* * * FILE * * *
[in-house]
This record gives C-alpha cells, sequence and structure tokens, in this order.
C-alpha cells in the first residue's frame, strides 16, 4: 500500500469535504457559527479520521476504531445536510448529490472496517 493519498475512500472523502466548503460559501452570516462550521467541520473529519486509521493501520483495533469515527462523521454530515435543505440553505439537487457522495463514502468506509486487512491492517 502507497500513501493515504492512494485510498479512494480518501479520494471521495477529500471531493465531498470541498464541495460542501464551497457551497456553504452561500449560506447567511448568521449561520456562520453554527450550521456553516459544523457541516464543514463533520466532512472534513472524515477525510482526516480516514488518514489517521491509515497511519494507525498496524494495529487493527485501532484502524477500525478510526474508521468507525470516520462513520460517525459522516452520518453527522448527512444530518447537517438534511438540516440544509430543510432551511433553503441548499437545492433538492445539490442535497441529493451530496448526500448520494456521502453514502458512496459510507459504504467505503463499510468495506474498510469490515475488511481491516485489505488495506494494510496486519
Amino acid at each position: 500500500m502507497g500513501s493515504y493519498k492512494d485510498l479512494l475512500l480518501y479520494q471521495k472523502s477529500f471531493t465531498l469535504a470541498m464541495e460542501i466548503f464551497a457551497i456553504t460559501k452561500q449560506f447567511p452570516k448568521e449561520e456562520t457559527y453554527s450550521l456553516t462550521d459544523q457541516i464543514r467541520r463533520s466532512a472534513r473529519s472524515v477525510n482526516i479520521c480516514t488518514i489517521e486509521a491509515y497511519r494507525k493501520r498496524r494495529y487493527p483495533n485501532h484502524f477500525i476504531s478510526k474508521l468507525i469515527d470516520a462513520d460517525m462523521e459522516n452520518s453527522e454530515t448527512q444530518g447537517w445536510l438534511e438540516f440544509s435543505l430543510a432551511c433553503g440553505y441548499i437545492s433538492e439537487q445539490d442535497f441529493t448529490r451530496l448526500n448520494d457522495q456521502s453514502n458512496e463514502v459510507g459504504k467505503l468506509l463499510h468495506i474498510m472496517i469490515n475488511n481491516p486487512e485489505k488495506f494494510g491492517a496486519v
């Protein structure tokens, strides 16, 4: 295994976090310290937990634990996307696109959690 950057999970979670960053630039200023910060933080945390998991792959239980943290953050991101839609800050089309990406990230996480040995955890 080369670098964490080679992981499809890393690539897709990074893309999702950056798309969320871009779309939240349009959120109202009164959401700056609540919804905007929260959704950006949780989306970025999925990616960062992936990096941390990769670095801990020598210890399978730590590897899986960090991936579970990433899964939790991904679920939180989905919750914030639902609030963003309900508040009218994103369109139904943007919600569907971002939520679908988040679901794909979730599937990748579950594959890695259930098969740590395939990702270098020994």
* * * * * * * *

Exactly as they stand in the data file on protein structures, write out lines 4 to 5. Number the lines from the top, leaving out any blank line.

Amino acid at each position: 500500500m502507497g500513501s493515504y493519498k492512494d485510498l479512494l475512500l480518501y479520494q471521495k472523502s477529500f471531493t465531498l469535504a470541498m464541495e460542501i466548503f464551497a457551497i456553504t460559501k452561500q449560506f447567511p452570516k448568521e449561520e456562520t457559527y453554527s450550521l456553516t462550521d459544523q457541516i464543514r467541520r463533520s466532512a472534513r473529519s472524515v477525510n482526516i479520521c480516514t488518514i489517521e486509521a491509515y497511519r494507525k493501520r498496524r494495529y487493527p483495533n485501532h484502524f477500525i476504531s478510526k474508521l468507525i469515527d470516520a462513520d460517525m462523521e459522516n452520518s453527522e454530515t448527512q444530518g447537517w445536510l438534511e438540516f440544509s435543505l430543510a432551511c433553503g440553505y441548499i437545492s433538492e439537487q445539490d442535497f441529493t448529490r451530496l448526500n448520494d457522495q456521502s453514502n458512496e463514502v459510507g459504504k467505503l468506509l463499510h468495506i474498510m472496517i469490515n475488511n481491516p486487512e485489505k488495506f494494510g491492517a496486519v
């Protein structure tokens, strides 16, 4: 295994976090310290937990634990996307696109959690 950057999970979670960053630039200023910060933080945390998991792959239980943290953050991101839609800050089309990406990230996480040995955890 080369670098964490080679992981499809890393690539897709990074893309999702950056798309969320871009779309939240349009959120109202009164959401700056609540919804905007929260959704950006949780989306970025999925990616960062992936990096941390990769670095801990020598210890399978730590590897899986960090991936579970990433899964939790991904679920939180989905919750914030639902609030963003309900508040009218994103369109139904943007919600569907971002939520679908988040679901794909979730599937990748579950594959890695259930098969740590395939990702270098020994």